Big Pharma’s dirty secret: EpiPen was developed entirely with taxpayer money|
Just when you thought the EpiPen scandal couldn’t get any worse.
While Mylan Pharmaceuticals is cashing in on the EpiPen price hikes, the inventor of the life-saving device, who made it for the public, died in obscurity.
Sheldon Kaplan, who was an engineer for NASA before inventing the EpiPen, lived a humble, middle-class lifestyle. His surviving family members say he was never paid royalties for the device he invented, and never became famous for designing a product now used by millions.
“He was not famous; he was not wealthy,” Kaplan’s 42-year-old son Michael told the Tampa Bay Times. “And I don’t think he would’ve liked to be. I don’t think he expected that.”
After working at NASA, Kaplan started working for Survival Technology, Incorporated in Bethesda, Maryland. Kaplan sought to create a device intended to quickly inject a user suffering from anaphylaxis — a potentially fatal allergic reaction — with an emergency dose of epinephrine. EpiPens are a lifesaver for anyone allergic to common foods, like peanuts, shellfish, and eggs. Before the EpiPen was invented, anaphylactic shock had to be treated by drawing epinephrine from a bottle with a syringe, which was too time-consuming.
In 1973, when Kaplan was finalizing the design concept for the EpiPen, he was approached by the U.S. Department of Defense, which was looking for a device that could quickly inject an easily deliverable antidote for nerve gas. Kaplan’s design was for a device that a person could easily stick into one’s thigh, prompting a spring-loaded mechanism to push a needle containing life-saving medicine into the user’s bloodstream.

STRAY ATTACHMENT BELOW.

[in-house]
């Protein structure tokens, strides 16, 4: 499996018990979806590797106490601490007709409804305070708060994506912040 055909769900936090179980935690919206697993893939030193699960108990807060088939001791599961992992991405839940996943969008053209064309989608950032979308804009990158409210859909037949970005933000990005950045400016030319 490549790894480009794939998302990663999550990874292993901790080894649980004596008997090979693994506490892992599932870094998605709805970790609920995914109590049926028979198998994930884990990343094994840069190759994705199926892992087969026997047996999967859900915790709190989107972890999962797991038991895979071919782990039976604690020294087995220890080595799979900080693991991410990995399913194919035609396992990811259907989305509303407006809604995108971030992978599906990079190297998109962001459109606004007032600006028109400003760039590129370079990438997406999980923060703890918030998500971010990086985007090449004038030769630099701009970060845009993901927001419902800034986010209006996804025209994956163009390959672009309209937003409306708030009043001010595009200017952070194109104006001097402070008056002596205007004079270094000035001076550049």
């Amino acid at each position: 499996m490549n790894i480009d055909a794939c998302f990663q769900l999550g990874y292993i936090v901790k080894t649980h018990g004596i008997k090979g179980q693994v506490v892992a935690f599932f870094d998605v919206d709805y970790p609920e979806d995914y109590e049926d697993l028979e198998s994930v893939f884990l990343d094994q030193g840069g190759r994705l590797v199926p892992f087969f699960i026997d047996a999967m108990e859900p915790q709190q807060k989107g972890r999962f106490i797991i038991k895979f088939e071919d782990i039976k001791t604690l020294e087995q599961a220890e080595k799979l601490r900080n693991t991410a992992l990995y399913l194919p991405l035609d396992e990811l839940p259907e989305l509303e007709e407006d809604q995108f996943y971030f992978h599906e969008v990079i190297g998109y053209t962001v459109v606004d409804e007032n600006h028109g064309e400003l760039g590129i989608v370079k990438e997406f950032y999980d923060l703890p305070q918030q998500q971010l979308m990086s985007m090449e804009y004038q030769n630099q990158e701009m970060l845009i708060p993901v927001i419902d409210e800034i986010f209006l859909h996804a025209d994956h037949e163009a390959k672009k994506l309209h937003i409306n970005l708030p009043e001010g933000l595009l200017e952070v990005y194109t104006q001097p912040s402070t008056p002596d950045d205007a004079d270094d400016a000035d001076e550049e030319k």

Kaplan’s invention became known as the ComboPen, and was initially used by the Pentagon before becoming available for use by the general public several years later as the EpiPen. However, Kaplan left Survival Technology, Incorporated shortly after creating the EpiPen to become a biochemical engineer, and didn’t follow the success of his invention. He lived out his life in a typical suburban home with two modest cars in the garage.
“My husband was always looking for a new challenge, and he tended not to look backward,” Kaplan’s 71-year-old wife, Sheila, told the Times.
“[Kaplan] felt he had a legacy, that he made a difference,” Michael Kaplan said. “My dad was an extremely talented engineer, an analytical guy who delighted in solving technical issues.”
However, for Mylan Pharmaceuticals, which cornered the patent on the EpiPen in 2007, the life-saving device has made billions for the company. According to Bloomberg, a package of two EpiPens costs $415 in the US after insurance discounts. Comparatively, in France, two EpiPens cost just $85 USD. Mylan CEO Heather Bresch’s salary increased by 671 percent after hiking the price of the EpiPen by 461 percent over the past nine years.
Before her hire as CEO, Bresch — daughter of U.S. Senator Joe Manchin (D-W.Va) — was Mylan’s chief lobbyist. In November of 2013, a bill requiring all public schools to carry EpiPens for students with food allergies was signed into law by President Barack Obama. Over the following three years, as schools nationwide bought EpiPens by the truckload, Mylan implemented double-digit price hikes for the EpiPen every other quarter.
Despite the price hikes, Mylan moved to further maximize its profit margins by engaging in a shady corporate accounting trick known as a tax inversion. In 2014, Mylan reincorporated in the Netherlands to lower its effective tax rate, despite its operational headquarters remaining in Pennsylvania. Despite even her own father saying Mylan’s inversion should be illegal, Bresch defended the inversion in an interview with the New York Times.
“You can’t maintain competitiveness by staying at a competitive disadvantage,” Bresch said. “I mean you just can’t.”
After the 500 percent price hike of the EpiPen from 2007 to 2015, the device now accounts for roughly 40 percent of Mylan’s profits. U.S. Senator Amy Klobuchar (D-Minn.), whose daughter depends on the EpiPen for her own food allergies, has called on the Federal Trade Commission to investigate the price hikes. As of this writing, a petition calling on Mylan to make the EpiPen affordable again has garnered almost 40,000 signatures. Click here to sign.
Tom Cahill is a writer for US Uncut based in the Pacific Northwest. He specializes in coverage of political, economic, and environmental news. You can contact him via email at [email protected], or friend him on Facebook.